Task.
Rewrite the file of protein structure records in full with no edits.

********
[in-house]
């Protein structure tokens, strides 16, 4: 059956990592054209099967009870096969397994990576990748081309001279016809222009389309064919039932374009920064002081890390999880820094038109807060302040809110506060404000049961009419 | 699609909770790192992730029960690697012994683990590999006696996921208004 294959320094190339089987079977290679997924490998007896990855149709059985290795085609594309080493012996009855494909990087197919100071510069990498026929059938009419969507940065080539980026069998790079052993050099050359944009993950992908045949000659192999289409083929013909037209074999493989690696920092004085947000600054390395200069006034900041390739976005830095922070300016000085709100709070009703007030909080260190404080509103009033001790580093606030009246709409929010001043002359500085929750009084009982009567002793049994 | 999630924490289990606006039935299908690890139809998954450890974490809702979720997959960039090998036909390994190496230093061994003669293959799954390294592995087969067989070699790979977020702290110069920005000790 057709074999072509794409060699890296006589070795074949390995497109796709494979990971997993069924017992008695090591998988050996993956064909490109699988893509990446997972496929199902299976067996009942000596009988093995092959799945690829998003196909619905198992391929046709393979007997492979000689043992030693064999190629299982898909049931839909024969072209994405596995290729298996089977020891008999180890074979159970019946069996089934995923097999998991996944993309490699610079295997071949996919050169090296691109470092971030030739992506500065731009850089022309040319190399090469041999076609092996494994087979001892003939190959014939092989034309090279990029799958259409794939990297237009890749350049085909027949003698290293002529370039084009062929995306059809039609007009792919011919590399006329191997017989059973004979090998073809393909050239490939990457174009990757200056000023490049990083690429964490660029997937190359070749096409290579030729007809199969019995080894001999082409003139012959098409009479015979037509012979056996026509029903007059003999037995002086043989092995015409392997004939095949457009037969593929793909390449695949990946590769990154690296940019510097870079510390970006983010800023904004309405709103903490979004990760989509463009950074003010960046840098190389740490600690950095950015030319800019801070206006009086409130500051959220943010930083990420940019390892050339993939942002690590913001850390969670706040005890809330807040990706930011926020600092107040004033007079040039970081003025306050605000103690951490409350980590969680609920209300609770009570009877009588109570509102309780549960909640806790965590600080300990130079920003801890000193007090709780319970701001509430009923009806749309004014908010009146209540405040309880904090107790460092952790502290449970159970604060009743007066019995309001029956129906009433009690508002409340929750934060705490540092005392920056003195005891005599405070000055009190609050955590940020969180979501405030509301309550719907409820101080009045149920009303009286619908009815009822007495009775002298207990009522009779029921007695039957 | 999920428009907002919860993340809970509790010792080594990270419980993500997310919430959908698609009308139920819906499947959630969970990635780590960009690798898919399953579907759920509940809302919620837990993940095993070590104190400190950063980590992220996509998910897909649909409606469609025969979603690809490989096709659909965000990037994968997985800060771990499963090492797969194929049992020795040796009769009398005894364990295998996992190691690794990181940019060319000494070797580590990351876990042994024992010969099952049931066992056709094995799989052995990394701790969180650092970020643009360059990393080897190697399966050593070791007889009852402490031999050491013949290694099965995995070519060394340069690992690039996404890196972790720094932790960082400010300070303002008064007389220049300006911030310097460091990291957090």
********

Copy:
[in-house]
């Protein structure tokens, strides 16, 4: 059956990592054209099967009870096969397994990576990748081309001279016809222009389309064919039932374009920064002081890390999880820094038109807060302040809110506060404000049961009419 | 699609909770790192992730029960690697012994683990590999006696996921208004 294959320094190339089987079977290679997924490998007896990855149709059985290795085609594309080493012996009855494909990087197919100071510069990498026929059938009419969507940065080539980026069998790079052993050099050359944009993950992908045949000659192999289409083929013909037209074999493989690696920092004085947000600054390395200069006034900041390739976005830095922070300016000085709100709070009703007030909080260190404080509103009033001790580093606030009246709409929010001043002359500085929750009084009982009567002793049994 | 999630924490289990606006039935299908690890139809998954450890974490809702979720997959960039090998036909390994190496230093061994003669293959799954390294592995087969067989070699790979977020702290110069920005000790 057709074999072509794409060699890296006589070795074949390995497109796709494979990971997993069924017992008695090591998988050996993956064909490109699988893509990446997972496929199902299976067996009942000596009988093995092959799945690829998003196909619905198992391929046709393979007997492979000689043992030693064999190629299982898909049931839909024969072209994405596995290729298996089977020891008999180890074979159970019946069996089934995923097999998991996944993309490699610079295997071949996919050169090296691109470092971030030739992506500065731009850089022309040319190399090469041999076609092996494994087979001892003939190959014939092989034309090279990029799958259409794939990297237009890749350049085909027949003698290293002529370039084009062929995306059809039609007009792919011919590399006329191997017989059973004979090998073809393909050239490939990457174009990757200056000023490049990083690429964490660029997937190359070749096409290579030729007809199969019995080894001999082409003139012959098409009479015979037509012979056996026509029903007059003999037995002086043989092995015409392997004939095949457009037969593929793909390449695949990946590769990154690296940019510097870079510390970006983010800023904004309405709103903490979004990760989509463009950074003010960046840098190389740490600690950095950015030319800019801070206006009086409130500051959220943010930083990420940019390892050339993939942002690590913001850390969670706040005890809330807040990706930011926020600092107040004033007079040039970081003025306050605000103690951490409350980590969680609920209300609770009570009877009588109570509102309780549960909640806790965590600080300990130079920003801890000193007090709780319970701001509430009923009806749309004014908010009146209540405040309880904090107790460092952790502290449970159970604060009743007066019995309001029956129906009433009690508002409340929750934060705490540092005392920056003195005891005599405070000055009190609050955590940020969180979501405030509301309550719907409820101080009045149920009303009286619908009815009822007495009775002298207990009522009779029921007695039957 | 999920428009907002919860993340809970509790010792080594990270419980993500997310919430959908698609009308139920819906499947959630969970990635780590960009690798898919399953579907759920509940809302919620837990993940095993070590104190400190950063980590992220996509998910897909649909409606469609025969979603690809490989096709659909965000990037994968997985800060771990499963090492797969194929049992020795040796009769009398005894364990295998996992190691690794990181940019060319000494070797580590990351876990042994024992010969099952049931066992056709094995799989052995990394701790969180650092970020643009360059990393080897190697399966050593070791007889009852402490031999050491013949290694099965995995070519060394340069690992690039996404890196972790720094932790960082400010300070303002008064007389220049300006911030310097460091990291957090």